My Aunt Pat, Dave Ramer's wife, and her sister Bonnie told me that ALL the girls had a crush on dad.
1946, Mom age 15, at Sheridan Park Project
Gene Gets a Girlfriend

"My first and only real girlfriend was Joyce Ramer. She lived across the tracks at the housing project.
Shy teen Gene
"As a teenager I was very shy. I was told by a friend that a certain girl named Joyce Ramer had “set her sails for me.” I knew that when I got on the school bus in the morning there would be an empty seat next to her, and she would trip me as I went by, but I was too shy to even acknowledge her. She probably thought, “What do I have to do to get this bonehead’s attention?” They say cave men would hit a woman over the head to get her attention: Joyce did other things to get mine.


"Thank goodness she was persistent, because I finally got the courage to visit her at her house. [Ed. Note: Mom told me that she had a mutual friend bring Dad to her house!] The first time I went to Joyce’s house, her best friend Doris Wilson was there also. Doris lived with her family right next door, and they were always together. We went into the living room and I sat down. Then Joyce and Doris started wrestling on the floor. I guess they were nervous too. I didn’t know what to do around these crazy girls, so I just sat there like a bump on a log. Soon I was going there a lot, but it took six months before I got up enough nerve to kiss her.
My teenaged mom, Joyce Ramer, at dad's Military Road house.
"When we first went together Joyce was fifteen and I was sixteen years old. Every Friday we would go to the dance at the Project Administration Building. Joyce was a good dancer; I was not. She loved to Boogie Woogie, and I could not, so she often danced with one of her girlfriends, or one of the guys who could dance. The last dance they played was always “My Happiness,” and that became our song.
Steve Capuson jitterbugging with Joyce Ramer at
Sheridan Park Projects dance

Joyce Ramer, 1947, Sheridan Project


Joyce Ramer, Sheridan Parkside
"Joyce, I, and my good friend Dale Thiel rode to school very often on my father’s three-wheeled motorcycle. After school we would drop Joyce off at her house and Dale and I would find some coal jobs and make a few dollars. Other kids rode to and from school on the school bus so we always beat them to the jobs. I drove the cycle all through the winter, even though it was very cold. The cycle had a windshield, and I wore a leather jacket someone had given me.

"One day on the way home from school a policeman stopped me because there were five people on the cycle. He stood with his hands on his hips, looked at me and said “Where do you think you are going?” I said we were just coming home from school. Since I only had a Junior driver's license, I had to have a valid reason for driving. He shook his head and said “Get some handles on this thing!” So when I got home I put some cupboard handles on the rear seat.

"The photo below is what we looked like, although it is with my father, sister Mary, a cousin, me, and my sister Alice. The year was 1947.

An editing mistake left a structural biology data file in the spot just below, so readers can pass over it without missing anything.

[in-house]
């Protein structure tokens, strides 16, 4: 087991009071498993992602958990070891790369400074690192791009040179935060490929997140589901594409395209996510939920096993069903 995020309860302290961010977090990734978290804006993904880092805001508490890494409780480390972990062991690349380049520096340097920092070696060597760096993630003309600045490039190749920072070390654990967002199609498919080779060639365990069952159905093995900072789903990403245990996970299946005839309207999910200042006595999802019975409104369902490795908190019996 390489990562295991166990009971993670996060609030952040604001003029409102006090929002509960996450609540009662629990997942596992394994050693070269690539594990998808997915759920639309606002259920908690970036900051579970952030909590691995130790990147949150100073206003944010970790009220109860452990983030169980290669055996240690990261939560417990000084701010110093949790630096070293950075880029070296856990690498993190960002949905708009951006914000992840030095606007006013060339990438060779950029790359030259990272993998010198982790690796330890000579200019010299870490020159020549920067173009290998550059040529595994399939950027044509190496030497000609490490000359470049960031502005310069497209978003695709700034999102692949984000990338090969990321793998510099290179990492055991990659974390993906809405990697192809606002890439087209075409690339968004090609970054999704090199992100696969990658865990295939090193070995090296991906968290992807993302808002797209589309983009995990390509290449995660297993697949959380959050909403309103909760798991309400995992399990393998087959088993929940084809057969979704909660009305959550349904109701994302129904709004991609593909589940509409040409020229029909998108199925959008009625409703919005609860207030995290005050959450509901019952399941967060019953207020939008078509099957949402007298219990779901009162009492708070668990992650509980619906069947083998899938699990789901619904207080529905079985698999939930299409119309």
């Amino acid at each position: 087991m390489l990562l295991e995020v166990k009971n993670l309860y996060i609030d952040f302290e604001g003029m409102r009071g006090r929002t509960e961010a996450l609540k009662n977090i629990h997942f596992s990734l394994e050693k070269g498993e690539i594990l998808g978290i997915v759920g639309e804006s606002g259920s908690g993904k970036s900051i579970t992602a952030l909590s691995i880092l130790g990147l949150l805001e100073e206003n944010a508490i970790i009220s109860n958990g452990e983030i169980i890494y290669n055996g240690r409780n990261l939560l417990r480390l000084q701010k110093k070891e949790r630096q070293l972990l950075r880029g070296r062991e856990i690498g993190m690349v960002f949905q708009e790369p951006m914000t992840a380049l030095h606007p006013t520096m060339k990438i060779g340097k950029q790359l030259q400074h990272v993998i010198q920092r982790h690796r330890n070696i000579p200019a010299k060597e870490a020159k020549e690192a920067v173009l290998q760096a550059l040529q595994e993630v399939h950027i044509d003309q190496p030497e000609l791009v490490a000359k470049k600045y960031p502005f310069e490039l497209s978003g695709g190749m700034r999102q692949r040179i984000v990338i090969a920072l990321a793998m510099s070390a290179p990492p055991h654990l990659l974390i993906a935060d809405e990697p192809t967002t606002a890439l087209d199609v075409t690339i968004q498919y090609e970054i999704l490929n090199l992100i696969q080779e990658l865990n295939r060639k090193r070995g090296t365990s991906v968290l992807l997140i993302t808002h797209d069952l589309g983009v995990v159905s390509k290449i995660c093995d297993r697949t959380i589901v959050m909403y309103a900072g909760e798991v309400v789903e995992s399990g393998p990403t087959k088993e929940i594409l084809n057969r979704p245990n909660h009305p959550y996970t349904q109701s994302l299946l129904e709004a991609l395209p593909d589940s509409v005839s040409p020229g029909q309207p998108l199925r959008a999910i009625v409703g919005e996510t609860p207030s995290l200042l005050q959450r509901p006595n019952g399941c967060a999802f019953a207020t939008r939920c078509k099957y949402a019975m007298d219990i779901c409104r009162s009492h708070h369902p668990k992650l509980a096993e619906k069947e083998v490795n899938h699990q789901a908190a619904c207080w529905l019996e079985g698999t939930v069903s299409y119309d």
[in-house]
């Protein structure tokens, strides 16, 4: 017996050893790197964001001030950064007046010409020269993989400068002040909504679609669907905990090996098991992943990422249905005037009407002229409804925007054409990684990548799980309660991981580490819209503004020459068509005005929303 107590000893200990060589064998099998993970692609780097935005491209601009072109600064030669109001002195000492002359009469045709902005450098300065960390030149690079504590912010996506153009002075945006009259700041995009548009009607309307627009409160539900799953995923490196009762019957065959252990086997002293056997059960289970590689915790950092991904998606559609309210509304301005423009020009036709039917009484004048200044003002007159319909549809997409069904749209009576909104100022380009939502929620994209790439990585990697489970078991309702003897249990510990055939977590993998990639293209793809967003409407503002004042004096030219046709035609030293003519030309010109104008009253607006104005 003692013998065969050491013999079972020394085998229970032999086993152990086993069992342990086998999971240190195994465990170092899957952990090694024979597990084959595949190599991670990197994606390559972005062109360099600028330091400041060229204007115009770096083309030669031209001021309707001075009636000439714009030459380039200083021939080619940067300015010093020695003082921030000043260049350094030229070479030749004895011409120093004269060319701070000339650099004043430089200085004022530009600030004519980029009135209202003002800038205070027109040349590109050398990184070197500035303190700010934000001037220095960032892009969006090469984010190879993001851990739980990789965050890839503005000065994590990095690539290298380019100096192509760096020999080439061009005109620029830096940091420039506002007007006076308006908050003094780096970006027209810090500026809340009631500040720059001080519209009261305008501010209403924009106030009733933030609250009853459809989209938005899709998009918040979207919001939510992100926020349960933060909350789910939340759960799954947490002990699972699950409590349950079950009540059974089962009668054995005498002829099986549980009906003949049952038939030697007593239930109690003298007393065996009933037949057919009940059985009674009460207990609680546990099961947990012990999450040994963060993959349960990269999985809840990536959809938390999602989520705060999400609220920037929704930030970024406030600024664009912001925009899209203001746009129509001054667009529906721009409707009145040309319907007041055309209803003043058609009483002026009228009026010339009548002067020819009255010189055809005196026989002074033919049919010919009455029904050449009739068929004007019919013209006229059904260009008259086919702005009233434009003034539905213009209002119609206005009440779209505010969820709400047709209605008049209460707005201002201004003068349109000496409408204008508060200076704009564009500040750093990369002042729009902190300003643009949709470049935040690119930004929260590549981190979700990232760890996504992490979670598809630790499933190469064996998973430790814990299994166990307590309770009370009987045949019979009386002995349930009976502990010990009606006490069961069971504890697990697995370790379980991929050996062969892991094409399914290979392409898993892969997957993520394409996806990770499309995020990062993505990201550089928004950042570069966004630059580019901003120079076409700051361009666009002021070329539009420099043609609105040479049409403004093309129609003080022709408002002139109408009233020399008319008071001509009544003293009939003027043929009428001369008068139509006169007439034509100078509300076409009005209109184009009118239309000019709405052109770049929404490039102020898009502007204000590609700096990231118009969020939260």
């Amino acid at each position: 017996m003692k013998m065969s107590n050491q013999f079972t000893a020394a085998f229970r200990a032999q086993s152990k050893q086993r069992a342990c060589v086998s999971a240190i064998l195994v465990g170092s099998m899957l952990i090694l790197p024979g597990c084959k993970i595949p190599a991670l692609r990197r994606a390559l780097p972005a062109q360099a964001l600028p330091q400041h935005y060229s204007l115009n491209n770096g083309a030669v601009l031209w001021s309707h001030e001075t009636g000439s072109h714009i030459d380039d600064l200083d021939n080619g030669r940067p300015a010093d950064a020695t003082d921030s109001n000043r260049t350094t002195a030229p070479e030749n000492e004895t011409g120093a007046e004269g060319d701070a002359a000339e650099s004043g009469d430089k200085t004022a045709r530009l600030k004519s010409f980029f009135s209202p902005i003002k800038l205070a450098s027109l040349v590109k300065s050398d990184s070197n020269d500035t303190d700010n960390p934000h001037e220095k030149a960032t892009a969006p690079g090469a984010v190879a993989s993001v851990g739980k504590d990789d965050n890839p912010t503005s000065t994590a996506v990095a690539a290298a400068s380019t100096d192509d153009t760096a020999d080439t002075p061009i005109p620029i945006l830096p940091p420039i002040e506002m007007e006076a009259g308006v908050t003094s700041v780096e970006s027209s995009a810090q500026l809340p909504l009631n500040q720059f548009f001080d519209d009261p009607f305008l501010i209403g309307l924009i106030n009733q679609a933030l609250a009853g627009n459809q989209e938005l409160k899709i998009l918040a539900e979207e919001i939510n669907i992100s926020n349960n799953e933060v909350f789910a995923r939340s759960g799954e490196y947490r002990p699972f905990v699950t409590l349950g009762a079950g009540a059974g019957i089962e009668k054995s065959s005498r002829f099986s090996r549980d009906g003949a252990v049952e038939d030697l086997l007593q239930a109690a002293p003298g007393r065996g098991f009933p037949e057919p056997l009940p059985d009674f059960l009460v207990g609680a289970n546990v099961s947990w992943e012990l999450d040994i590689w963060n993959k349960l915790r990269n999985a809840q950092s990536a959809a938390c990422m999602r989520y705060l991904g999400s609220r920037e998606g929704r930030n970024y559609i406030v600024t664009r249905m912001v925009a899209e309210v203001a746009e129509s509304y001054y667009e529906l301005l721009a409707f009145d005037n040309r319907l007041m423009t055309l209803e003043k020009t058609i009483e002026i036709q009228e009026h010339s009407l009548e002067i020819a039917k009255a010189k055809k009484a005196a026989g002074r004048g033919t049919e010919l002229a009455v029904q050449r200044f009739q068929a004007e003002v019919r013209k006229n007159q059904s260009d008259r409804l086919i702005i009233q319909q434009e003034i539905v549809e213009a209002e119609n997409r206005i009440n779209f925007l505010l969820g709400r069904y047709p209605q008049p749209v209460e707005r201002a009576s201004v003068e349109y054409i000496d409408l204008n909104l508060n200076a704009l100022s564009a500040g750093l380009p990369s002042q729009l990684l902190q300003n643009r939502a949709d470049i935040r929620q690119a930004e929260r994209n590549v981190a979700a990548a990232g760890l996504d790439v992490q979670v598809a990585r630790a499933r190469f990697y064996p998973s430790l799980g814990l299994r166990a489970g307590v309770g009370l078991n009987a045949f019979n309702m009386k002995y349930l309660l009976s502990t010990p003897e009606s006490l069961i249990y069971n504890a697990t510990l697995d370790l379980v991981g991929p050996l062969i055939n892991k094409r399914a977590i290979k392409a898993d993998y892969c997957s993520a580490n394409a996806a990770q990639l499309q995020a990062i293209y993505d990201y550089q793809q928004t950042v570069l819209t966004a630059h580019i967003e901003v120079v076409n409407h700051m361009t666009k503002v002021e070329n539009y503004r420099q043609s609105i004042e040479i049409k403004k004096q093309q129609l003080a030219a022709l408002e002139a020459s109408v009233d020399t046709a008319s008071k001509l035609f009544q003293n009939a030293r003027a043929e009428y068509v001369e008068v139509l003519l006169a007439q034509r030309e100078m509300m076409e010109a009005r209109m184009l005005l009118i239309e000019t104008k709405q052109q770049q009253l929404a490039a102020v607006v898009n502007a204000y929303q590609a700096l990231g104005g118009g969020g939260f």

1947. Dad's motorcycle.
"I once took Joyce to a farm at Allegheny, N.Y, where we often hunted. The farm was owned by Mr. and Mrs. Floyd Putt, and I had hunted there with my father since I was very young. I had my shotgun and Joyce and I walked up a large hill till we got to the top where we found a large log to sit on to watch for deer. After a while I asked her to stay sitting and I would try to find some deer. Later when I returned I found that she was petrified since she had never been alone in the woods before. [Ed. Note: As Mom told me, she was also pretty annoyed. Some date!]
Joyce at Putt's Farm, 1948
"Joyce had one living grandmother and grandfather, on her mother’s side of the family. Della Victoria Smith was her grandmother’s maiden name and Cropper Greenwood was his. Cropper was born in Bacup, England; Della was born in Manchester, England; and they came to America when they were still young. They lived at Watervliet, New York, a small town near Albany.
"Cropper was a small, shy, gentle man. He was a jewel! Joyce’s grandmother was a large, portly woman, and she ruled the roost! One summer before Joyce and I were married we asked our parents if we could visit her grandparents, and they all said yes. My father let me use his '37 Buick for the trip, and one summer day we packed up and left.
Gene Gochenour at Greenwood home
"We took old Route 5 and everything went fine until we got to about ten miles from our destination. Latham Circle was the name of the place. I went to stop at a stop sign, and the car just kept going. The hydraulic brake hose had broken, and I lost my brakes! I did not hit anything when they broke, and luckily we were through the mountain area. Since it was not too late in the day when it happened, we found a garage where they repaired it, and we continued on our way.
Joyce Ramer, age 15,  at her Grandparent Greenwood's home
"Cropper had waited all day for us to arrive. Joyce’s grandmother had given him a burlap bag with kittens in it, and he was told to drown them. Timid soul that he was he could not do that, so as soon as we pulled into their driveway, he came to the car with the bag, and asked me to drown them. I was shocked and didn’t know to say no. I had grown up around farm animals, had rabbits that we butchered, and hunted, and I knew that was how people got rid of unwanted cats. So I drowned them, relieving Cropper of the foul deed. I did not feel very good after that, but at least Cropper was happy.